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Painted Hills

Hardman to John Day Fossil Beds

Hardman to John Day Fossil Beds

The John Day Fossil Beds are one of Oregon’s most renowned geological treasures, a world-class collection of sites that paint vivid and colorful pictures of the land’s long history. People come from all over to see the three units of the National Monument – but when they get to the Thomas Condon Paleontological Center at the Sheep Rock Unit, they usually drive in. Ride this route, and you’ll arrive in a completely different style.

You’ll alternate between gravel and pavement on this route, but you may not take notice off what you’re on, because you’ll be too entranced by your surroundings. Start with gravel as you head into the ghost town of Hardman. Then take some road to quickly drop into the depths of Rock Creek Valley, where you’ll find the oasis of Anson Wright Park.

Then it’s back to grinding, as you head up Sunflower Flat Road for the climb to Big Rock Flat and then Sunflower Flat. Insider tip: local work crews use this road as a shortcut to Heppner, so it tends to be very well groomed – a delight to climb as you emerge into the expanse of the flats, where groves of ponderosa pines are sprinkled among the wide-open spaces. Once you top out, you’ll glide through the high plains, where wild sunflowers just a foot tall carpet the floor from May through August.

After a stop at Turner Mountain Viewpoint to try and capture this vast beauty on your little camera, steel yourself for a thrill-ride descent that’s considered one of the finest gravel downhills in the state. Just looking at it on the map evokes fun thoughts. You may actually have had enough descending by the time you bottom out and rejoin pavement – but wallow in the experience all the way down, because things will be looking up soon… as in, a challenging stair-step climb up to another windswept plateau.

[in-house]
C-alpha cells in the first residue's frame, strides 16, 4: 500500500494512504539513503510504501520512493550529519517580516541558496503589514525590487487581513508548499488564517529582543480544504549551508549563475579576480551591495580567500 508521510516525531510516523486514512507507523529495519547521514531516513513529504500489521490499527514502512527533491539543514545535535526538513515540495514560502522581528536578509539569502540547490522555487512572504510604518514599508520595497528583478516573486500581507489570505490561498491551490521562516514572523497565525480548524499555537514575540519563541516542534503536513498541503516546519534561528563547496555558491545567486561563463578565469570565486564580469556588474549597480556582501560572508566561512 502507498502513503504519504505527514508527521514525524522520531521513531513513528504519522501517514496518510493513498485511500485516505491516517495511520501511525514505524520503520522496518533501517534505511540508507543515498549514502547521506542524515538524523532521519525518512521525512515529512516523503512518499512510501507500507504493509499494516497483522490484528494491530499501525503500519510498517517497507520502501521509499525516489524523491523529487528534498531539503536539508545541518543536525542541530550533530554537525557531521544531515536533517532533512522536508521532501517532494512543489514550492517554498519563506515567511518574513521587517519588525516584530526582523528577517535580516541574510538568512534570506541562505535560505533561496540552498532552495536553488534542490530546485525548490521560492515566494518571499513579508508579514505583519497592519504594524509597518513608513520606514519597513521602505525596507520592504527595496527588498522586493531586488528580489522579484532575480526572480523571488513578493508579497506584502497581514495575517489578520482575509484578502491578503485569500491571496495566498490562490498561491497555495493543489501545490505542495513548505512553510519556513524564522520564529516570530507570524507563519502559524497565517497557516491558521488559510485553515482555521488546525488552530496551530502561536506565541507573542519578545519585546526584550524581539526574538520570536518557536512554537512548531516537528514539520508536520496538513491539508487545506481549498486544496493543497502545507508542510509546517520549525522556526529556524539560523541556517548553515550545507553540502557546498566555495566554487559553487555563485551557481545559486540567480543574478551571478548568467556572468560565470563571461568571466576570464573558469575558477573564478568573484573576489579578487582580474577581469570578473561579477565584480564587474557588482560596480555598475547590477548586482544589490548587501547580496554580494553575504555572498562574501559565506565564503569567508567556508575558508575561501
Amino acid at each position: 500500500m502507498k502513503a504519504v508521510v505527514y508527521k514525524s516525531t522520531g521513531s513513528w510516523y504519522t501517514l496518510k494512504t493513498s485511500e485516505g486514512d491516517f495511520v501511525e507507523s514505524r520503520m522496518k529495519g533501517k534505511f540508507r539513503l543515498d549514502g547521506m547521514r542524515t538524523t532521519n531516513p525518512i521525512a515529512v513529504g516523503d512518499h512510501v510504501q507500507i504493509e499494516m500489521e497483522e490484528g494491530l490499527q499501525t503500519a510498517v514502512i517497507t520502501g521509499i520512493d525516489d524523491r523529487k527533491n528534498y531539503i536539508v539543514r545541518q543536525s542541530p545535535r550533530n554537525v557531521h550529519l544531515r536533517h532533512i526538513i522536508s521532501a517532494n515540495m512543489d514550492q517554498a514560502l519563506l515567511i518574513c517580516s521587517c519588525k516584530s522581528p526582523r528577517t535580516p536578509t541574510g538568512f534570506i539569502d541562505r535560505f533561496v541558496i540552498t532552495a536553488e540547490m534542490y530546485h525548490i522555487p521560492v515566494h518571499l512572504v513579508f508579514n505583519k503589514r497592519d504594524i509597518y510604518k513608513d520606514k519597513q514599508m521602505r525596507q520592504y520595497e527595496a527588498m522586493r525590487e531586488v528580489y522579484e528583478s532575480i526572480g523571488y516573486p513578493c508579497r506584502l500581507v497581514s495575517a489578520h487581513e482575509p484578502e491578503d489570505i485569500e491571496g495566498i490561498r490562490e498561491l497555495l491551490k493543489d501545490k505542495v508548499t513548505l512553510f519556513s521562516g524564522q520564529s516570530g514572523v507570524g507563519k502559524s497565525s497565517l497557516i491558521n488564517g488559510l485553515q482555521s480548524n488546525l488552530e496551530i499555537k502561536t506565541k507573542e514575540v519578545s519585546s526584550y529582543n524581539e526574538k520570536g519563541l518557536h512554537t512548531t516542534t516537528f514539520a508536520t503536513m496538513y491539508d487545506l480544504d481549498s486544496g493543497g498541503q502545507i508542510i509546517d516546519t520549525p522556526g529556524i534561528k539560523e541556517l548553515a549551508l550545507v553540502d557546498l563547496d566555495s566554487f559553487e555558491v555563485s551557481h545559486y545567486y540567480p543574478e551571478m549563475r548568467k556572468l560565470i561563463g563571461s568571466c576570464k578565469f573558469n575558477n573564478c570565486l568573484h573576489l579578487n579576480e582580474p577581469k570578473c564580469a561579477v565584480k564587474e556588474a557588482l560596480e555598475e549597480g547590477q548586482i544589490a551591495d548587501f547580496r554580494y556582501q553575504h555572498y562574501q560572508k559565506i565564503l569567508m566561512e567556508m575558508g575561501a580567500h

From up here, prepare to be awestruck as you gaze down on the valley where the North Fork and Middle Fork of the John Day River converge. To get there, it’s a sublime drop down into the town of Monument (watch the road, not the view), where there’s a nice city park if you want to rest and soak up some atmosphere.

You’re in for something special as your ride between Monument and Kimberly. While this region as a whole experiences harsh extremes of weather – particularly in the winter – the valley just outside Kimberly sits in some kind of weather vortex that produces the climate of Belgium. So don’t be shocked as you coast downhill and the valley opens up to huge, fertile orchards of peaches, nectarines and apples.

From here, just enjoy the smooth pavement along the valley floor and the scenery of painted hills and Cathedral Rock as you roll into the Thomas Condon Paleontology Museum – in two-wheeled style.

Contact Info

Heppner, OR